Recently I organized a non-commercial Industry 4.0 tour for some friends through my university, the Karlsruhe University of Applied Science. For the first week in July 2019, we rented a van and toured southern Germany. We visited thirteen different locations in five days to understand the current state of Industry 4.0 in Germany. Almost all of these locations were Industry 4.0 award-winning enterprises. However, our assessment of Industry 4.0 often differed from these awards. Since we all come from the lean corner, we often have a different outlook on things than people who specialize in Industry 4.0. Let me give you an overview of our tour: Continue reading Industry 4.0 Tour in Germany – A Van Full of Nerds – Overview and Audi
Oh my gosh, it is six years already and 317 blog posts! Like clockwork every week, one blog post with at least 1,000 words. Time to celebrate again! Many thanks to all for reading and commenting. I am looking forward to keep this up for many more years to come.
Cardboard Engineering is a quick way to try out different configurations in reality. As the name says, this is done using cardboard. However, there are a few alternatives. Let me show you a portfolio of different ways to make cardboard models with (not only) cardboard, from ultra-cheap to very fancy. Please note that the fancier methods are usually not so well suited for layout optimization, but more for workstation optimization. Continue reading Cardboard Engineering – Alternatives
In my last post I talked about what you need for Cardboard Engineering. In this post I will show you how to do a Cardboard Engineering workshop. Spoiler: Keep in mind that the goal is not to just put something together but to try out different options (and I will repeat this a few times in this post). It is very easy to have fun with cardboard while learning very little about the problem you want to investigate! Continue reading Cardboard Engineering – Workshop
Cardboard Engineering (CBE, sometimes also Cardboard Modeling) is in general the building of models from cardboard. These models are usually quick and inexpensive to build, but often not very durable. In lean manufacturing, these cardboard models are often workstations or entire assembly lines to test different concepts before building the whole thing in more expensive and time-consuming aluminum and steel. This allows faster and easier experimentation with different concepts to improve your production system. Continue reading Cardboard Engineering – Preparation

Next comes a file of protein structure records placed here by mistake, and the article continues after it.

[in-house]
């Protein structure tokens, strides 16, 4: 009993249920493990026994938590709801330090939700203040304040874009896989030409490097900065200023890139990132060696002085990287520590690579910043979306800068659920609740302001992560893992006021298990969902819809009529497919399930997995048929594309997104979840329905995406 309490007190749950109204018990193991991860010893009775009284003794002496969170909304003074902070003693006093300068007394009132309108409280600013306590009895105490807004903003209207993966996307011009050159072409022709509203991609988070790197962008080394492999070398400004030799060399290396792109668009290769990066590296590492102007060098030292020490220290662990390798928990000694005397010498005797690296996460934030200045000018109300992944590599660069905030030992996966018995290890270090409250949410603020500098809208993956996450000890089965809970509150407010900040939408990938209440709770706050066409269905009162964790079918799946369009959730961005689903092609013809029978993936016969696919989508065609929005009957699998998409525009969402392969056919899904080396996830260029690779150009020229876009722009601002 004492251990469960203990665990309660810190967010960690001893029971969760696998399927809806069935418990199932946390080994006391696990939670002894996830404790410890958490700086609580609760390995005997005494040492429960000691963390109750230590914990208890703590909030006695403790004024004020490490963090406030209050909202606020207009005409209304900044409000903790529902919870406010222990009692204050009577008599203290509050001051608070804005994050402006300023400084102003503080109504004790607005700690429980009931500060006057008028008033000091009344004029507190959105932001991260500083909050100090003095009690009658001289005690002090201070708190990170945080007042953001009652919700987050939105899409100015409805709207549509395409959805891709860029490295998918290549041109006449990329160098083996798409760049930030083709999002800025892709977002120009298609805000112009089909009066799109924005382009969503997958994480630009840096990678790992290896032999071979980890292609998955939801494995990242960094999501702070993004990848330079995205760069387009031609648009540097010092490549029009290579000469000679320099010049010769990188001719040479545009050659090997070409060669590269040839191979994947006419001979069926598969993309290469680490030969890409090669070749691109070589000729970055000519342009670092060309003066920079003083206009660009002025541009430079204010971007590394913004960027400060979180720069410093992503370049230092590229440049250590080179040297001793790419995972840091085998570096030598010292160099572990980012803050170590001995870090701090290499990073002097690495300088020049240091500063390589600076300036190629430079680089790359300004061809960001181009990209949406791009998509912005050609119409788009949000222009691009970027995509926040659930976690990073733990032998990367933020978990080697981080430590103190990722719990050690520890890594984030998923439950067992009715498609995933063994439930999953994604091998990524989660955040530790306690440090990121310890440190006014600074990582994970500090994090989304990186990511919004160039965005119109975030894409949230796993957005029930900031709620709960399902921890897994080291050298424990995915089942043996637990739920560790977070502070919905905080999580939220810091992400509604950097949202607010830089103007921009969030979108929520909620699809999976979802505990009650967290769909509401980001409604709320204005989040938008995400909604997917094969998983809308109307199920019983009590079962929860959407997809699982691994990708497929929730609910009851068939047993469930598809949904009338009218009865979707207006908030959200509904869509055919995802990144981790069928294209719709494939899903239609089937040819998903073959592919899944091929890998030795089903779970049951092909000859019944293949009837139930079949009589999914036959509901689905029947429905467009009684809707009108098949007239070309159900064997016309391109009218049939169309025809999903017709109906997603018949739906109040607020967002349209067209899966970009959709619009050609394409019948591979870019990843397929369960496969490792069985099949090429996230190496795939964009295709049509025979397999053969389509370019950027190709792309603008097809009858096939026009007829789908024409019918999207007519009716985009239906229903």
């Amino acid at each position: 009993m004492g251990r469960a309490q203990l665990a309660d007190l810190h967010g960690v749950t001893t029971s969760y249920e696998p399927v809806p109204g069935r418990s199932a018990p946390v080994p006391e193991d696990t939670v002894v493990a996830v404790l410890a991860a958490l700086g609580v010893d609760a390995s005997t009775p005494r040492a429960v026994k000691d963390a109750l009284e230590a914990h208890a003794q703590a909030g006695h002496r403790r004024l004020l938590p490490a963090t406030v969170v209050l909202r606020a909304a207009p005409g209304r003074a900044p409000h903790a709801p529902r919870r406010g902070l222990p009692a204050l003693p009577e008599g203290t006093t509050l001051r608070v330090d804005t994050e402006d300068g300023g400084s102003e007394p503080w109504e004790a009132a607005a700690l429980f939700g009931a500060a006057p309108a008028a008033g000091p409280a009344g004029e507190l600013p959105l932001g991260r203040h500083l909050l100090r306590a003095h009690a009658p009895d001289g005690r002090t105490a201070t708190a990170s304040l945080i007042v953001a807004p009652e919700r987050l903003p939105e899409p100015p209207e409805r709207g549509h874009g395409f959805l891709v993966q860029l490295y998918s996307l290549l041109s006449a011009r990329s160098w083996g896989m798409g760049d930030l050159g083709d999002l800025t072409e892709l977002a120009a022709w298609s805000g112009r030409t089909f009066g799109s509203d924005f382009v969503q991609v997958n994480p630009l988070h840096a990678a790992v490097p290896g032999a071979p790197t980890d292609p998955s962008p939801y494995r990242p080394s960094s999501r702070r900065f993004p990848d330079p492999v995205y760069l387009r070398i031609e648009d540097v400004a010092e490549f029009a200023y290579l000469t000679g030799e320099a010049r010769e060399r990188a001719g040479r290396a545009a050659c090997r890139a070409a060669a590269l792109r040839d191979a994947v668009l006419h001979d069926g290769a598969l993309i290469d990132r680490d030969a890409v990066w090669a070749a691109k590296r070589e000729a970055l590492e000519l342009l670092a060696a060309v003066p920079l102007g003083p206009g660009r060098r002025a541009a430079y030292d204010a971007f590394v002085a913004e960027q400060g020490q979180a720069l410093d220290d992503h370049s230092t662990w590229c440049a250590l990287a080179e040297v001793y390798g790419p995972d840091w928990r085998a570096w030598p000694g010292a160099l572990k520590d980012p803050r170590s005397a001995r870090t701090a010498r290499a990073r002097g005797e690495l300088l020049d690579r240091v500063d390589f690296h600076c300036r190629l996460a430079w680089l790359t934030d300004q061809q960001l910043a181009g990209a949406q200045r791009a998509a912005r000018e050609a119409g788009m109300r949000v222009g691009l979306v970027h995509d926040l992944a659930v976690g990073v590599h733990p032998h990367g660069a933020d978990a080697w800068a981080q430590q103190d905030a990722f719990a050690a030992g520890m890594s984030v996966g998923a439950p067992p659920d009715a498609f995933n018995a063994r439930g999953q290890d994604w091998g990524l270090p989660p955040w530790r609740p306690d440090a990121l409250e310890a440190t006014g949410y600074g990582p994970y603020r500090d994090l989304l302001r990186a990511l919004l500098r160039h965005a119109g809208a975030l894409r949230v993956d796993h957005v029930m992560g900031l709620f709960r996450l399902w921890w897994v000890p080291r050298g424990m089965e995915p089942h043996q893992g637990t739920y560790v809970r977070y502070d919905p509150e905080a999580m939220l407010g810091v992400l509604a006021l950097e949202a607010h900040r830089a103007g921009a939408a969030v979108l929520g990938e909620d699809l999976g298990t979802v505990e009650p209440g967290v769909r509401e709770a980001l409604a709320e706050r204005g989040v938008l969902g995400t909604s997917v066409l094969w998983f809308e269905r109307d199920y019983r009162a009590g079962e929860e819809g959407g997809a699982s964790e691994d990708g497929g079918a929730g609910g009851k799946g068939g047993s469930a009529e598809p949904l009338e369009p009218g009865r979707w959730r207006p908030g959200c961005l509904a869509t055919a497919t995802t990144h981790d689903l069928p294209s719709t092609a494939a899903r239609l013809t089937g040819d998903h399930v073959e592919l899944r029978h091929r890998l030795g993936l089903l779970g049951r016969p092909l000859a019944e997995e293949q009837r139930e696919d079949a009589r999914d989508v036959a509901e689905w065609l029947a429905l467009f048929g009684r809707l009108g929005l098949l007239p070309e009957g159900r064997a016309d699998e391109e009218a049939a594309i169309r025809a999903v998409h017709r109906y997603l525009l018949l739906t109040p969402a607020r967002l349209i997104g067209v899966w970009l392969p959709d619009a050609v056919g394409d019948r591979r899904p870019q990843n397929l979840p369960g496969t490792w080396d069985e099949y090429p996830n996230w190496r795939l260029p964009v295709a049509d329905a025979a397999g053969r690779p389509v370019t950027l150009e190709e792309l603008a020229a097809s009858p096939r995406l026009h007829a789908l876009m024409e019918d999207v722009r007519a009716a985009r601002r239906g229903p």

Mixed Model Sequencing to manage different product types with different work content is tricky. This is now the twelfth post of this series. I knew it would be long, but I never guessed that it would be that many posts. This is almost a book (and will probably be part of a book in the future 🙂 ). Continue reading Mixed Model Sequencing – Summary
As part of a much larger series on Mixed Model Sequencing, this post describes how to verify the sequence quality. It also describes how to determine the required buffer spaces to buffer against these fluctuations in workload. There may be some wiggle room here. Read on: Continue reading Mixed Model Sequencing – Complex Example Verification
In this seventh post on Mixed Model Sequencing, I will finish the sequencing of the more complex example with Product-Dependent Workload and Mixed Model Sequencing. This is now the tenth post in this series. I knew this sequencing topic was demanding, but even I am surprised how much there is to cover. Thanks for staying with me, and read on. Continue reading Mixed Model Sequencing – Complex Example Sequencing 2